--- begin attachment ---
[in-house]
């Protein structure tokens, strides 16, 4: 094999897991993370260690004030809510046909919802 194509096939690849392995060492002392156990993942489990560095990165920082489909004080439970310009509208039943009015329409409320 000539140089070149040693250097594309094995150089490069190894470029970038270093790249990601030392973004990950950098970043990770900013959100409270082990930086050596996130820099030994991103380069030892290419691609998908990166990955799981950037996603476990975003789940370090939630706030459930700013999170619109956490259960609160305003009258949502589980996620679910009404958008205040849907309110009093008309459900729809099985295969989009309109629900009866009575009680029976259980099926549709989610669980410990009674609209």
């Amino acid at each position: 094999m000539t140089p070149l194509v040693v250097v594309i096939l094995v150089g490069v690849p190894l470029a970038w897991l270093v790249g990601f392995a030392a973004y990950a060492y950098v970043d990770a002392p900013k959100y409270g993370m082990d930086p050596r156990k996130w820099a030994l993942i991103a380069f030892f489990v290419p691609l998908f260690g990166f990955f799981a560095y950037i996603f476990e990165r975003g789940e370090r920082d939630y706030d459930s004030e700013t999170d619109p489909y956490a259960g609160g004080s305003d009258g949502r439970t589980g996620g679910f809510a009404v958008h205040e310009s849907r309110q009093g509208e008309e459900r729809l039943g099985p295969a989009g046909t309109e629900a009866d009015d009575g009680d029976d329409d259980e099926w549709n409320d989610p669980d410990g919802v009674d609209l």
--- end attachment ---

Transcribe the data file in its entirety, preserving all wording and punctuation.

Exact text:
[in-house]
């Protein structure tokens, strides 16, 4: 094999897991993370260690004030809510046909919802 194509096939690849392995060492002392156990993942489990560095990165920082489909004080439970310009509208039943009015329409409320 000539140089070149040693250097594309094995150089490069190894470029970038270093790249990601030392973004990950950098970043990770900013959100409270082990930086050596996130820099030994991103380069030892290419691609998908990166990955799981950037996603476990975003789940370090939630706030459930700013999170619109956490259960609160305003009258949502589980996620679910009404958008205040849907309110009093008309459900729809099985295969989009309109629900009866009575009680029976259980099926549709989610669980410990009674609209």
């Amino acid at each position: 094999m000539t140089p070149l194509v040693v250097v594309i096939l094995v150089g490069v690849p190894l470029a970038w897991l270093v790249g990601f392995a030392a973004y990950a060492y950098v970043d990770a002392p900013k959100y409270g993370m082990d930086p050596r156990k996130w820099a030994l993942i991103a380069f030892f489990v290419p691609l998908f260690g990166f990955f799981a560095y950037i996603f476990e990165r975003g789940e370090r920082d939630y706030d459930s004030e700013t999170d619109p489909y956490a259960g609160g004080s305003d009258g949502r439970t589980g996620g679910f809510a009404v958008h205040e310009s849907r309110q009093g509208e008309e459900r729809l039943g099985p295969a989009g046909t309109e629900a009866d009015d009575g009680d029976d329409d259980e099926w549709n409320d989610p669980d410990g919802v009674d609209l």